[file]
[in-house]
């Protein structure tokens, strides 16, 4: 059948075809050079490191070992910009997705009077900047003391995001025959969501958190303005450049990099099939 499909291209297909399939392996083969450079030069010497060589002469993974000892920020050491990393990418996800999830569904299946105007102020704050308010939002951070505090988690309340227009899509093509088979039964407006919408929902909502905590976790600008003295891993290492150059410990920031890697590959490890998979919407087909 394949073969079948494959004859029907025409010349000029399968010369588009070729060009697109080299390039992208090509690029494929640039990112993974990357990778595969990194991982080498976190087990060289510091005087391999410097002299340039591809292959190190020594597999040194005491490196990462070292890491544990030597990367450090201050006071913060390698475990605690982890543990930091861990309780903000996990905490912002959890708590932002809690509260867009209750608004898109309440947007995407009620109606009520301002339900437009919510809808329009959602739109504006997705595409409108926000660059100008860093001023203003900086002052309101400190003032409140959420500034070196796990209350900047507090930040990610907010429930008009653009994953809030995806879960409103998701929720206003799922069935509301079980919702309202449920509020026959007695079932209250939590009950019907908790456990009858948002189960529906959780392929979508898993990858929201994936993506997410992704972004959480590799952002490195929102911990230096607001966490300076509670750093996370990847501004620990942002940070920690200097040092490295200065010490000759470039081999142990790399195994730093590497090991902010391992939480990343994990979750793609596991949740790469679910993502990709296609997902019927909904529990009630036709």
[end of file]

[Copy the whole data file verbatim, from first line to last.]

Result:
[in-house]
């Protein structure tokens, strides 16, 4: 059948075809050079490191070992910009997705009077900047003391995001025959969501958190303005450049990099099939 499909291209297909399939392996083969450079030069010497060589002469993974000892920020050491990393990418996800999830569904299946105007102020704050308010939002951070505090988690309340227009899509093509088979039964407006919408929902909502905590976790600008003295891993290492150059410990920031890697590959490890998979919407087909 394949073969079948494959004859029907025409010349000029399968010369588009070729060009697109080299390039992208090509690029494929640039990112993974990357990778595969990194991982080498976190087990060289510091005087391999410097002299340039591809292959190190020594597999040194005491490196990462070292890491544990030597990367450090201050006071913060390698475990605690982890543990930091861990309780903000996990905490912002959890708590932002809690509260867009209750608004898109309440947007995407009620109606009520301002339900437009919510809808329009959602739109504006997705595409409108926000660059100008860093001023203003900086002052309101400190003032409140959420500034070196796990209350900047507090930040990610907010429930008009653009994953809030995806879960409103998701929720206003799922069935509301079980919702309202449920509020026959007695079932209250939590009950019907908790456990009858948002189960529906959780392929979508898993990858929201994936993506997410992704972004959480590799952002490195929102911990230096607001966490300076509670750093996370990847501004620990942002940070920690200097040092490295200065010490000759470039081999142990790399195994730093590497090991902010391992939480990343994990979750793609596991949740790469679910993502990709296609997902019927909904529990009630036709």